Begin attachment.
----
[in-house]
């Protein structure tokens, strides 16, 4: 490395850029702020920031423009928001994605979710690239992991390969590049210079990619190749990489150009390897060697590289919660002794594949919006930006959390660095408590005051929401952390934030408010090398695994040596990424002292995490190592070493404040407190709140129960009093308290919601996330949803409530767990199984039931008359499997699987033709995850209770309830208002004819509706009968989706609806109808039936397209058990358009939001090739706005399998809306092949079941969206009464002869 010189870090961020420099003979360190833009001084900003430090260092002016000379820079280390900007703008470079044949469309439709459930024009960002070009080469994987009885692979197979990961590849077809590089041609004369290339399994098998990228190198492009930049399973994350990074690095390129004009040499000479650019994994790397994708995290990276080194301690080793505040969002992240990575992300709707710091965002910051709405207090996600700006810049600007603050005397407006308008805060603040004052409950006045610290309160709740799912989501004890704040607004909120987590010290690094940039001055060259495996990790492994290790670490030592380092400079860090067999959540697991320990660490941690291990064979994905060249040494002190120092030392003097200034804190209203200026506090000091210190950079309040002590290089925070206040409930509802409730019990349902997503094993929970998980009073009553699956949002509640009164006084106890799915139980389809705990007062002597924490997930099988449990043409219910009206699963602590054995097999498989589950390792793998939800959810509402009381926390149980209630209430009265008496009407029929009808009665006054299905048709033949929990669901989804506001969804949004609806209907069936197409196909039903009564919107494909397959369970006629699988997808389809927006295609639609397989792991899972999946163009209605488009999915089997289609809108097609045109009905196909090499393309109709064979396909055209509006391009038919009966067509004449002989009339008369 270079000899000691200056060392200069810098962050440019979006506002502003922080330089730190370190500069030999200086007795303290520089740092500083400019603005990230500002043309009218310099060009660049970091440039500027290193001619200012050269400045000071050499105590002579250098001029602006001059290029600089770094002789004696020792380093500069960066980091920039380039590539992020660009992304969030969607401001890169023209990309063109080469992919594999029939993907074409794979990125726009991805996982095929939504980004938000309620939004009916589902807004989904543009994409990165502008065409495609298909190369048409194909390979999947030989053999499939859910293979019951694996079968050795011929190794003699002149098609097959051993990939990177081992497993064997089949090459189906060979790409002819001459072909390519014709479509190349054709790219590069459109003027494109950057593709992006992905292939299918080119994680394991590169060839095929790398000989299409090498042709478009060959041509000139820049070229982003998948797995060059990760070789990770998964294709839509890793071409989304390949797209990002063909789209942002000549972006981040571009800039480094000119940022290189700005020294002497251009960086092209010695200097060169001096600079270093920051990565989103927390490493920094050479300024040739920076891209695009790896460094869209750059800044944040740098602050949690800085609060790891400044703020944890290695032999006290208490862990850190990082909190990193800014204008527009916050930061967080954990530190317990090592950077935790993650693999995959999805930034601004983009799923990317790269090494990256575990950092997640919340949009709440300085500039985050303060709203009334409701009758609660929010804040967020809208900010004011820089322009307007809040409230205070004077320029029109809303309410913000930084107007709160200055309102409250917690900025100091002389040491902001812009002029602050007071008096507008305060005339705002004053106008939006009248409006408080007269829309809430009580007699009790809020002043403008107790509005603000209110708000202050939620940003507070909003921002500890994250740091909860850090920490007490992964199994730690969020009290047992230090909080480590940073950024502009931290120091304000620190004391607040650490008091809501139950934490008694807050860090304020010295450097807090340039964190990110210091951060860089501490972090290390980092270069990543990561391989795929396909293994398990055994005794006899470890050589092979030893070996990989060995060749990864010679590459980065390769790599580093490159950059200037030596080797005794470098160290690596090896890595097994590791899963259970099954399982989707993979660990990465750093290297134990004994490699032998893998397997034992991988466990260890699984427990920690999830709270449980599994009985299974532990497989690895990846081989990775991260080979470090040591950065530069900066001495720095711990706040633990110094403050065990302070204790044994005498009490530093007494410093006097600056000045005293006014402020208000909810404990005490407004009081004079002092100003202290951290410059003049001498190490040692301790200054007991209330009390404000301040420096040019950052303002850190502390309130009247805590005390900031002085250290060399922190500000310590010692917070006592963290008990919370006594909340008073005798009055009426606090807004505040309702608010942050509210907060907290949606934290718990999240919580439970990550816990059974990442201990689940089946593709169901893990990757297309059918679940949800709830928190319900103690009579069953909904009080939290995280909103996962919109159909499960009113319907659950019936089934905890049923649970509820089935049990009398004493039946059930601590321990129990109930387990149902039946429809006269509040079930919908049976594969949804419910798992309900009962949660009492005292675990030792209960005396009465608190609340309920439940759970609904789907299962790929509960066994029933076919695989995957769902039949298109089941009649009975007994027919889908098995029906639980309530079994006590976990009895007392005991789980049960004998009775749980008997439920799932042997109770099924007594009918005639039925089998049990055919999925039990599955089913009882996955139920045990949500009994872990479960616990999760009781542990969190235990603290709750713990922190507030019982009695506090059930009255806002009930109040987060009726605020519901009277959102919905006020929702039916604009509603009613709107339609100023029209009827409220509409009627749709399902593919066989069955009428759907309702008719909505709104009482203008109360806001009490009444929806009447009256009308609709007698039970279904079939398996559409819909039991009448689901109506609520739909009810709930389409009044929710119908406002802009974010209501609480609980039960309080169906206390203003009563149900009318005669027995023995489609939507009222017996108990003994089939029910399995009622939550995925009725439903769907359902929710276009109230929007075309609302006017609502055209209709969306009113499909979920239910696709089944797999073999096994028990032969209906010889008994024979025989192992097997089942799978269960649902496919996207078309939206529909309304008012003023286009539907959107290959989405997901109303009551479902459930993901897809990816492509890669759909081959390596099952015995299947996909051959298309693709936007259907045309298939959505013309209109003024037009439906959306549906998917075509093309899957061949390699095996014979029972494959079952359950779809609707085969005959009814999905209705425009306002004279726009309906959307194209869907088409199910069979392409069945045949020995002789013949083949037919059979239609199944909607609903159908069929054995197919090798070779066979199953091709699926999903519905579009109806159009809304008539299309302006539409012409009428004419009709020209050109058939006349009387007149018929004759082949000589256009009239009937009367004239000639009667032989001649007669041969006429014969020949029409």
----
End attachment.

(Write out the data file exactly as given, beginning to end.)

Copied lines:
[in-house]
């Protein structure tokens, strides 16, 4: 490395850029702020920031423009928001994605979710690239992991390969590049210079990619190749990489150009390897060697590289919660002794594949919006930006959390660095408590005051929401952390934030408010090398695994040596990424002292995490190592070493404040407190709140129960009093308290919601996330949803409530767990199984039931008359499997699987033709995850209770309830208002004819509706009968989706609806109808039936397209058990358009939001090739706005399998809306092949079941969206009464002869 010189870090961020420099003979360190833009001084900003430090260092002016000379820079280390900007703008470079044949469309439709459930024009960002070009080469994987009885692979197979990961590849077809590089041609004369290339399994098998990228190198492009930049399973994350990074690095390129004009040499000479650019994994790397994708995290990276080194301690080793505040969002992240990575992300709707710091965002910051709405207090996600700006810049600007603050005397407006308008805060603040004052409950006045610290309160709740799912989501004890704040607004909120987590010290690094940039001055060259495996990790492994290790670490030592380092400079860090067999959540697991320990660490941690291990064979994905060249040494002190120092030392003097200034804190209203200026506090000091210190950079309040002590290089925070206040409930509802409730019990349902997503094993929970998980009073009553699956949002509640009164006084106890799915139980389809705990007062002597924490997930099988449990043409219910009206699963602590054995097999498989589950390792793998939800959810509402009381926390149980209630209430009265008496009407029929009808009665006054299905048709033949929990669901989804506001969804949004609806209907069936197409196909039903009564919107494909397959369970006629699988997808389809927006295609639609397989792991899972999946163009209605488009999915089997289609809108097609045109009905196909090499393309109709064979396909055209509006391009038919009966067509004449002989009339008369 270079000899000691200056060392200069810098962050440019979006506002502003922080330089730190370190500069030999200086007795303290520089740092500083400019603005990230500002043309009218310099060009660049970091440039500027290193001619200012050269400045000071050499105590002579250098001029602006001059290029600089770094002789004696020792380093500069960066980091920039380039590539992020660009992304969030969607401001890169023209990309063109080469992919594999029939993907074409794979990125726009991805996982095929939504980004938000309620939004009916589902807004989904543009994409990165502008065409495609298909190369048409194909390979999947030989053999499939859910293979019951694996079968050795011929190794003699002149098609097959051993990939990177081992497993064997089949090459189906060979790409002819001459072909390519014709479509190349054709790219590069459109003027494109950057593709992006992905292939299918080119994680394991590169060839095929790398000989299409090498042709478009060959041509000139820049070229982003998948797995060059990760070789990770998964294709839509890793071409989304390949797209990002063909789209942002000549972006981040571009800039480094000119940022290189700005020294002497251009960086092209010695200097060169001096600079270093920051990565989103927390490493920094050479300024040739920076891209695009790896460094869209750059800044944040740098602050949690800085609060790891400044703020944890290695032999006290208490862990850190990082909190990193800014204008527009916050930061967080954990530190317990090592950077935790993650693999995959999805930034601004983009799923990317790269090494990256575990950092997640919340949009709440300085500039985050303060709203009334409701009758609660929010804040967020809208900010004011820089322009307007809040409230205070004077320029029109809303309410913000930084107007709160200055309102409250917690900025100091002389040491902001812009002029602050007071008096507008305060005339705002004053106008939006009248409006408080007269829309809430009580007699009790809020002043403008107790509005603000209110708000202050939620940003507070909003921002500890994250740091909860850090920490007490992964199994730690969020009290047992230090909080480590940073950024502009931290120091304000620190004391607040650490008091809501139950934490008694807050860090304020010295450097807090340039964190990110210091951060860089501490972090290390980092270069990543990561391989795929396909293994398990055994005794006899470890050589092979030893070996990989060995060749990864010679590459980065390769790599580093490159950059200037030596080797005794470098160290690596090896890595097994590791899963259970099954399982989707993979660990990465750093290297134990004994490699032998893998397997034992991988466990260890699984427990920690999830709270449980599994009985299974532990497989690895990846081989990775991260080979470090040591950065530069900066001495720095711990706040633990110094403050065990302070204790044994005498009490530093007494410093006097600056000045005293006014402020208000909810404990005490407004009081004079002092100003202290951290410059003049001498190490040692301790200054007991209330009390404000301040420096040019950052303002850190502390309130009247805590005390900031002085250290060399922190500000310590010692917070006592963290008990919370006594909340008073005798009055009426606090807004505040309702608010942050509210907060907290949606934290718990999240919580439970990550816990059974990442201990689940089946593709169901893990990757297309059918679940949800709830928190319900103690009579069953909904009080939290995280909103996962919109159909499960009113319907659950019936089934905890049923649970509820089935049990009398004493039946059930601590321990129990109930387990149902039946429809006269509040079930919908049976594969949804419910798992309900009962949660009492005292675990030792209960005396009465608190609340309920439940759970609904789907299962790929509960066994029933076919695989995957769902039949298109089941009649009975007994027919889908098995029906639980309530079994006590976990009895007392005991789980049960004998009775749980008997439920799932042997109770099924007594009918005639039925089998049990055919999925039990599955089913009882996955139920045990949500009994872990479960616990999760009781542990969190235990603290709750713990922190507030019982009695506090059930009255806002009930109040987060009726605020519901009277959102919905006020929702039916604009509603009613709107339609100023029209009827409220509409009627749709399902593919066989069955009428759907309702008719909505709104009482203008109360806001009490009444929806009447009256009308609709007698039970279904079939398996559409819909039991009448689901109506609520739909009810709930389409009044929710119908406002802009974010209501609480609980039960309080169906206390203003009563149900009318005669027995023995489609939507009222017996108990003994089939029910399995009622939550995925009725439903769907359902929710276009109230929007075309609302006017609502055209209709969306009113499909979920239910696709089944797999073999096994028990032969209906010889008994024979025989192992097997089942799978269960649902496919996207078309939206529909309304008012003023286009539907959107290959989405997901109303009551479902459930993901897809990816492509890669759909081959390596099952015995299947996909051959298309693709936007259907045309298939959505013309209109003024037009439906959306549906998917075509093309899957061949390699095996014979029972494959079952359950779809609707085969005959009814999905209705425009306002004279726009309906959307194209869907088409199910069979392409069945045949020995002789013949083949037919059979239609199944909607609903159908069929054995197919090798070779066979199953091709699926999903519905579009109806159009809304008539299309302006539409012409009428004419009709020209050109058939006349009387007149018929004759082949000589256009009239009937009367004239000639009667032989001649007669041969006429014969020949029409």